I have been working as a freelance Electronics Engineer for the last 6 months. I have been using my name for the business name because that was simple. Since this blog represents my skills as an electronics engineer, I have decided to “Re-Brand” my business under the same name. Part of this re-branding, I wanted to come up with a logo.
This week I was getting a client’s prototype PCB ready to order. I decided I wanted to put a logo that represents my business (and this blog) on this PCB. A few months ago I realized the initials for the blog are P.I. I am a bit of a math geek, so I like the reference to the mathematical symbol. I also like the circular representation of iterating over a design. I was thinking of something like the recycle symbol.
Today, I kind of put the two together. I put the image of a gear around a PI symbol.
It looked good, but not quite what I wanted. KiCad has a tool that will turn a graphic image into a footprint. It’s called Bitmap to footprint. Unfortunately, I didn’t find a way to import one part of the graphic to one layer and another part to a different layer. I wanted the PI symbol to be in relief on the solder mask with copper behind it. I wanted the gear to be on the silkscreen layer. So I made my PI symbol in Gimp (a very powerful open source image editor) sized to fit nicely on a 400 x400 pixel canvas. Then I tried to add the gear and realized I didn’t have enough room, so I resized the canvas and all layers to 600×600 and then added the gear on it’s own level.
I then exported the PI symbol as a JPEG image without the gear. I converted it to a footprint with the dpi set to 1200 x 1200 and in negative mode on the solder mask layer. It took several tries to get this figured out. I then exported the gear as an JPEG image by itself as well. I converted it to a footprint also with the dpi set to 1200 x 1200 and in negative mode but on the silk screen layer. I then placed them on a bare space on the PCB and it didn’t quite look right in the 3D rendering. I realized that there was no copper under the PI symbol to give it a shiny look. So I created a square zone larger than and under the symbol and did a pour. I like the way that looks. I still needed to translate this into something that looks good on the web. Along the way I discovered that PCBNew at the bottom of the screen tells how many nets are still unconnected. Which save me some grief, the board wasn’t actually ready to send to fabrication. I fixed the unconnected nets and then ordered the boards.
I went back into Gimp and did some editing and now I think I am happy with my new logo.
The Universal programmer is still licensed under the MIT License, my new logo is not under a free license.
The TAPR Open Hardware License (OHL) is the only license I am considering that is written specifically for hardware and patent law. It requires that any derivative works be licensed the same. It requires distribution of all modified works to include the originals unmodified.
This license restricts what a developer can do with the design. I am hoping that this product has enough value to developers that they would contribute to the design. With that premise, I would not like other developers to be limited significantly on how they can use the intellectual property.
I am going to use the MIT license for both hardware and software. I don’t need patent/copyright protection on this product. Liability protection is a good thing, I intend this product to be “hackable”. Anything submitted to this blog for product design will be considered under the MIT license unless noted otherwise.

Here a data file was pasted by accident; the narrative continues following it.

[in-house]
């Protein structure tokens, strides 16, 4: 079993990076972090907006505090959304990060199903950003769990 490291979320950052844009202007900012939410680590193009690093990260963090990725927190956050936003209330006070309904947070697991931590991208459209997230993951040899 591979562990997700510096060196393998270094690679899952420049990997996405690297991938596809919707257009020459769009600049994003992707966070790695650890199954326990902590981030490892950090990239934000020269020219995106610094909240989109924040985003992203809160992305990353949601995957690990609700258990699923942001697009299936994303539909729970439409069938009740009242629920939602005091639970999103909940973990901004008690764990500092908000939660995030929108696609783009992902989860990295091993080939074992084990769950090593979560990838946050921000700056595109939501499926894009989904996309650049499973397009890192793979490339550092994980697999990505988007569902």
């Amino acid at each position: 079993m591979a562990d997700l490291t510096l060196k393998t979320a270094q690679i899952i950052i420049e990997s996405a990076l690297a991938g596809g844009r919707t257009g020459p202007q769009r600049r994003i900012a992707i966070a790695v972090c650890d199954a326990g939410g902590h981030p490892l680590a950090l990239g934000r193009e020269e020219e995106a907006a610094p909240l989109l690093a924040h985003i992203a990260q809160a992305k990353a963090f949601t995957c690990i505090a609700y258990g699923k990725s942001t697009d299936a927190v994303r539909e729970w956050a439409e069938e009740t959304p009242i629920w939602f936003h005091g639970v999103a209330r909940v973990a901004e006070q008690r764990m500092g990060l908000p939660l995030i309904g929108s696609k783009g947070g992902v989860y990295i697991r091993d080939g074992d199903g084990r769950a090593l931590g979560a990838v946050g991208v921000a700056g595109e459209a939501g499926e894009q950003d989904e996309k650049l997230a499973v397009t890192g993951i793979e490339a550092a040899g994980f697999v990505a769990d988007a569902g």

There are several flavors of the Creative Commons license. I am going to look at the attribution and attribution share alike licenses.
Both licenses are very similar to the modified BSD license and are more explicit about what rights are conveyed by the license. Both require attribution to the author without endorsement from the author.
The share alike requires any derivative works be licensed with the same license or a compatible one.
For this project, I don’t see any advantage this gives me for the final product. I hope to build and sell these programmers, but if someone else does for a decent price, I would still benefit.
I have to pick a license or make it public domain or someone else could license or patent it in a way that would restrict me or anybody else from building and selling it.
I am applying common design principals in this project. I do not believe there will be anything unique enough to patent.
The Modified BSD license is pretty much the same as the MIT license plus it prohibits using the name of the copyright holder for promotion.
I am getting most of my information about these licenses from here.
For myself, I don’t care if someone uses my name for promotion. This license doesn’t help me over the MIT license.
If someone else submits designs, or software to the project, they may use this license without any conflict with the MIT license.
The MIT license gives a lot of freedom to developers to use the intellectual property in any way they want. This includes manufacturing, selling, and modifying the design. It does not require or restrict attribution. It does give the designer some protection for liability. This is not compatible with more restrictive licenses.
The reasons I want to design this product include:
- Teaching about electronics design
- Create a low cost universal In Circuit Chip programmer
If some company picks up this design and produces it at a fair price then both objectives are met. This would create a well documented hackable device for a very reasonable price.
The MIT license for software and hardware is compatible with my goals.
If I want to integrate some other design with more a restrictive license, I would have to switch to the more restrictive license or separate the other design into a module or in the case of software a library.
I will continue to look at other software and hardware licenses.